Winners and Losers
It was a good election for Scott Walker and conservatives but there were some bright spots for liberals.
Poor Tom Wolfgram. He seemed like the model lawyer, who served as the District Attorney of Ozaukee County and then was appointed an Ozaukee County Circuit Court Judge in 1994 by Republican Gov. Tommy Thompson. He won reelection three times and was named the Wisconsin Judge of the Year by the State Bar in 2008, for creating a model program for victims of crime.
But Wolfgram was crushed in Tuesday’s election, getting just 37 percent of the vote against attorney Joe Voiland. The challenger did not criticize any decision ever made by Wolfgram. The sole issue in the campaign was that Wolgram had signed the recall petition against the current governor. Voiland didn’t attempt to prove this had compromised Wolfgram’s decisions in any case. His mere signature was enough to trounce him.
It was a stunning result in an election that had many winners and losers, including some who weren’t on the ballot. The winners included:
Tony Evers: True, he faced a weak opponent, but he rolled up 61 percent of the vote, strengthening his position. He has been able to forge connections with Republicans even as he criticized Walker for freezing spending on public schools in his proposed budget. He’s a rare liberal who’s actually a player in the GOP-dominated state capitol.
State Supreme Court’s Conservative Bloc: The four-member majority won’t face another election until 2017, four years from now, when Justice Annette Ziegler will run for reelection. Meanwhile, Ann Walsh Bradley, one of just two liberals, will have to run in 2015, and is likely to face an opponent who will get millions in third party conservative dollars to run against her.
Milwaukee County Board’s liberal majority: In the last decade the number of conservatives on the county board has steadily declined. The most recent conservative who left (winning a job in the state assembly) was Joe Sanfelippo and his supervisor seat was just won by former state representative and moderate Democrat Tony Staskunas. In the other race for an open seat (vacated by Nikiya Harris, who won a state senate job), the winner was Khalif Rainey, an aide to congresswoman Gwen Moore. Rainey has already announced his opposition to downsizing the board.
County Board Chair Marina Dimitrijevic: She already had a veto-proof majority and Rainey and Staskunas are likely to join the group on most issues.
Republican State Senator Alberta Darling: For many years she was seen as a lightweight legislator, but she has tied herself to Walker with great success, winning a seat on Joint Finance, and proving a winner in this election by supporting Voiland against that heretic Tom Wolfgram.
Milwaukee School Board liberals: Tatiana Joseph, an instructor at the UW-Milwaukee, and Claire Zautke, an aide to County Executive Chris Abele, were both endorsed by the teachers union and push the board further left. This had Charlie Sykes predicting that current school board president Michael Bonds would be replaced and MPS superintendent Gregory Thornton might even leave. Bad predictions. A still rather unified board should reelect Bonds and and remains solidly behind Thornton.
And the big losers:
Don Pridemore: the Republican state representative couldn’t even win the support of some conservatives for his race for state superintendent. Pridemore could never shake his notoriety for telling a tea party group that he would back a law that would throw federal officials in jail if they tried to implement the Affordable Care Act in Wisconsin. This antiquated version of federalism, which was effectively ended by the Civil War, won scorn for Pridemore from Sykes, who predicted the Republican would get 32 percent of the vote. Wrong again, Charlie, it was 39 percent, but still an abysmal showing.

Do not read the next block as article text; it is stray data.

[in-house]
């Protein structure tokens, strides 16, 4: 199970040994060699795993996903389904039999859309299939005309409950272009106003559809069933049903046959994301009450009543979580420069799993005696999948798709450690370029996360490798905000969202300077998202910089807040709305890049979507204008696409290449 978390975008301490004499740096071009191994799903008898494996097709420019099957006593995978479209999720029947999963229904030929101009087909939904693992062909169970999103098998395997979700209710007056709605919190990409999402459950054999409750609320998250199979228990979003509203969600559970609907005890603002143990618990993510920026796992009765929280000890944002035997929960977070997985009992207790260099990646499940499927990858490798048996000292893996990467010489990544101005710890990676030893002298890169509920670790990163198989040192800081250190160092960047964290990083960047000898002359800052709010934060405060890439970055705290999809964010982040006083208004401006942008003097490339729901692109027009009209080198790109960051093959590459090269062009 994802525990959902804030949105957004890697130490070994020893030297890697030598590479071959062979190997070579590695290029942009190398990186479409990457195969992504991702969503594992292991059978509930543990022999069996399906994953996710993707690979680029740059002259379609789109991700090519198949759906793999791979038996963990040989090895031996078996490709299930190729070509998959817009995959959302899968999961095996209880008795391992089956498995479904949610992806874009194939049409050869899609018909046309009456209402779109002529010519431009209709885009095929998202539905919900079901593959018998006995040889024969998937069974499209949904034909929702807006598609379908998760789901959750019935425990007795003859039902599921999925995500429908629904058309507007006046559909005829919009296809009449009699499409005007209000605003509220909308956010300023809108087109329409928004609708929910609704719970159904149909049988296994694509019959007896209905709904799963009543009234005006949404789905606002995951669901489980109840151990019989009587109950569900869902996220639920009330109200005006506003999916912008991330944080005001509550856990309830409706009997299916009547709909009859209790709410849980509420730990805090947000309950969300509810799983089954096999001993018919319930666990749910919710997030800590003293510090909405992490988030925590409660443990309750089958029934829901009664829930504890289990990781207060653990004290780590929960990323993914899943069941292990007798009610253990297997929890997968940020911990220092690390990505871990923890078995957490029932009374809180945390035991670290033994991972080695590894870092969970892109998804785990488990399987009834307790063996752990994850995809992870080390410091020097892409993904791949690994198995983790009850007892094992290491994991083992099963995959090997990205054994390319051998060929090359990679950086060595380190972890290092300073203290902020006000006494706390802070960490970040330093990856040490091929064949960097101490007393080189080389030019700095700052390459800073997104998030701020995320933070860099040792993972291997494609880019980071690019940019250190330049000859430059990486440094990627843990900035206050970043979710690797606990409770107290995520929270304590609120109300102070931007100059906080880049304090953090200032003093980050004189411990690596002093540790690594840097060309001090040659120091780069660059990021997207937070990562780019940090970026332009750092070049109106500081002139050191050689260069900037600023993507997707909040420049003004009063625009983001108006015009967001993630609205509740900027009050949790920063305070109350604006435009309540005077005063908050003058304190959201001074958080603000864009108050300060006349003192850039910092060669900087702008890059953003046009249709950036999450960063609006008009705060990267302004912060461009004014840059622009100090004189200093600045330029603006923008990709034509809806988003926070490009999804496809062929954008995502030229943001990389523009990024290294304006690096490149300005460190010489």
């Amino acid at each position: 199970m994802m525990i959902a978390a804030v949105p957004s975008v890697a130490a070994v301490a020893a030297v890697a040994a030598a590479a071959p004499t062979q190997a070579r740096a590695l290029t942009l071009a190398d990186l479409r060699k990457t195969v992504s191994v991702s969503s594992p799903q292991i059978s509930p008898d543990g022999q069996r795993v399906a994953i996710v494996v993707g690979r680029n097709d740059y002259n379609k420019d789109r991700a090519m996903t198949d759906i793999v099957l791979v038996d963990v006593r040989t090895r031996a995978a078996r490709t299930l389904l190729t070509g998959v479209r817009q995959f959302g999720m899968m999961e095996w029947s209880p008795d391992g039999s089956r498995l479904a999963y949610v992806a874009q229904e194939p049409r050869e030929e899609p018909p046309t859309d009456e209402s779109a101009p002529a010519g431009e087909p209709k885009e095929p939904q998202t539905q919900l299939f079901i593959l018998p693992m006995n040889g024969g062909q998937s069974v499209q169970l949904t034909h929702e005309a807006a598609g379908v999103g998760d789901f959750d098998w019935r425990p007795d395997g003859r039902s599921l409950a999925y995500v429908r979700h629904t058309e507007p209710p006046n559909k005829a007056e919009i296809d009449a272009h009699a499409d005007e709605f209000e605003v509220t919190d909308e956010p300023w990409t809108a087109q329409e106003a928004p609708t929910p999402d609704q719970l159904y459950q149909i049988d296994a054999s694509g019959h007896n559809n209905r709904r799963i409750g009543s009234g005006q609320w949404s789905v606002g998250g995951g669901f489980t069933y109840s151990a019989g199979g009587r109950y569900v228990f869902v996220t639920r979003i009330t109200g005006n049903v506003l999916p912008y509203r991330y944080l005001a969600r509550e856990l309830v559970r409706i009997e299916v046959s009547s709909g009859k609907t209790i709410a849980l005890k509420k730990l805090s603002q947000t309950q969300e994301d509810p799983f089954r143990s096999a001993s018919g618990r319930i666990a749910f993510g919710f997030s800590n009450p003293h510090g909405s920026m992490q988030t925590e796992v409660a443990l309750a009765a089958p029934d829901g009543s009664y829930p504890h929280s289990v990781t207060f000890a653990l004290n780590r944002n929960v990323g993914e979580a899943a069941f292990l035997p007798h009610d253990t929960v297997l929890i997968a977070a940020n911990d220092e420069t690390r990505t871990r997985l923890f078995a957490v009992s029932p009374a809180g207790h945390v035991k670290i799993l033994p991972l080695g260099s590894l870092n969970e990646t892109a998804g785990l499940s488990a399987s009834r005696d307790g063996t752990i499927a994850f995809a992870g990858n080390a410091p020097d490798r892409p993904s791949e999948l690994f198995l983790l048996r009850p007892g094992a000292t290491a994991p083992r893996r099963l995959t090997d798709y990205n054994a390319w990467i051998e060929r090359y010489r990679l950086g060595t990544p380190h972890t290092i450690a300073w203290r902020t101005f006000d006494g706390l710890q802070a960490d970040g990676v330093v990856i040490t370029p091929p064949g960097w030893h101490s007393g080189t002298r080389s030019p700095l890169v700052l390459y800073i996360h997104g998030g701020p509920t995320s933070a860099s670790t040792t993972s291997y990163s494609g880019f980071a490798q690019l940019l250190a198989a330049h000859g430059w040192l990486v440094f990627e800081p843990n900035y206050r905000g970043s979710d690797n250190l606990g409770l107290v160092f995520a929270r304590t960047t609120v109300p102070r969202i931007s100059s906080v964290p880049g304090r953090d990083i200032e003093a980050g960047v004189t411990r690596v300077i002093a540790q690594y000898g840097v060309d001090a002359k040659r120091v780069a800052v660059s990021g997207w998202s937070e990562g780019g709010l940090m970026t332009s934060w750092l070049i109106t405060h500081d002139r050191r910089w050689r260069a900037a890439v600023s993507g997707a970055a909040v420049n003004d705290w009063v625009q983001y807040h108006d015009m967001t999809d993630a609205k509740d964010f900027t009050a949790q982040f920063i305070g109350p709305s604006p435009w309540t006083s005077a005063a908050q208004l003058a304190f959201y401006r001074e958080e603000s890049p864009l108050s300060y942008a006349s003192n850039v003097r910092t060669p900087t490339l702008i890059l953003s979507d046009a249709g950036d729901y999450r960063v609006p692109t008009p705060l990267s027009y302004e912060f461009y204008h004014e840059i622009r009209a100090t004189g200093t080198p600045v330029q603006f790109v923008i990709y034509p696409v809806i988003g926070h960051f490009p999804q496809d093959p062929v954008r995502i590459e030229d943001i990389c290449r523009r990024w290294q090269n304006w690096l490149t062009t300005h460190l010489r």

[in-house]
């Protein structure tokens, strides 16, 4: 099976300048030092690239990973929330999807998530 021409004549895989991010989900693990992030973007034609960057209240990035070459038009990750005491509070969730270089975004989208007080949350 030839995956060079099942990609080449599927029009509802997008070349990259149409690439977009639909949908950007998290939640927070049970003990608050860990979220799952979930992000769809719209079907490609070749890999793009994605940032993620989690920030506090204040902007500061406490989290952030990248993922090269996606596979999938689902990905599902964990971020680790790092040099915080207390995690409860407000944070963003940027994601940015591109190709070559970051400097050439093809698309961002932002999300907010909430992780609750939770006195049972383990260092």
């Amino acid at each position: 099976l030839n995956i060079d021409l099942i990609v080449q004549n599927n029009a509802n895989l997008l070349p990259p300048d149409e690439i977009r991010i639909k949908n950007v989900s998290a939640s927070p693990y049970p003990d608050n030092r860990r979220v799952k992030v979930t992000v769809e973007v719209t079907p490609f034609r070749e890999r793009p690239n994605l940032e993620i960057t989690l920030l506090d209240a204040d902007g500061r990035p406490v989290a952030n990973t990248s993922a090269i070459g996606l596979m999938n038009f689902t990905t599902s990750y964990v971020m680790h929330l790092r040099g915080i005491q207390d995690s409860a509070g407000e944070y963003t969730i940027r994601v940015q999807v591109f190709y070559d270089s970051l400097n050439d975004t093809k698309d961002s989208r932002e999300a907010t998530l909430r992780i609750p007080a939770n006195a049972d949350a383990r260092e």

Don Pridemore II: To further stamp his candidacy as ridiculous, Pridemore sent a memo to an aide which got leaked, saying he would give no interviews to Mary Spicuzza of the Wisconsin State Journal, David Umhoefer (a Pulitzer-Prize winner) and Patrick Marley of the Milwaukee Journal Sentinel, Jack Craver of The Capital Times and Scott Bauer of The Associated Press. That’s just about everyone covering the race.
The Wisconsin Supreme Court: As one expert has suggested, it’s become a national punch line since Prosser was accused of trying to choke a fellow justice. Its prestige is likely to continue declining unless the justices face up to their problems. But Roggensack was just rewarded with a victory for denying the court was dysfunctional, so where is the incentive to change?
WEAC: Sure, the state teachers union successfully supported Evers, but it basically sat out the Roggensack race, whose election makes it far less likely that Act 10 (which crushed WEAC) will be overthrown. Once the mightiest lobby in Wisconsin, WEAC is now a shadow of itself.
Chris Abele: a bigger majority for Dimitrijevic means even less power for the county exec, unless he improves his ability to win over board members.
Ed Fallone: His unsuccessful campaign means Wisconsin lost the chance to elect its first Mexican-American Supreme Court justice.
Bipartisanship: Bradley’s challenger for Milwaukee Circuit Court judge, Janet Protasiewicz, tried to make the election a Democrat-versus-Republican race and lost, largely because some liberals liked Bradley and didn’t like Protasiewicz’s nakedly partisan campaign. For a state rubbed raw by bitter partisanship, that was a good sign. But it was far outweighed by the thrashing Judge Wolfgram received in Ozaukee County, which shouted out the message that voters won’t tolerate any non-Republican thoughts by their judges.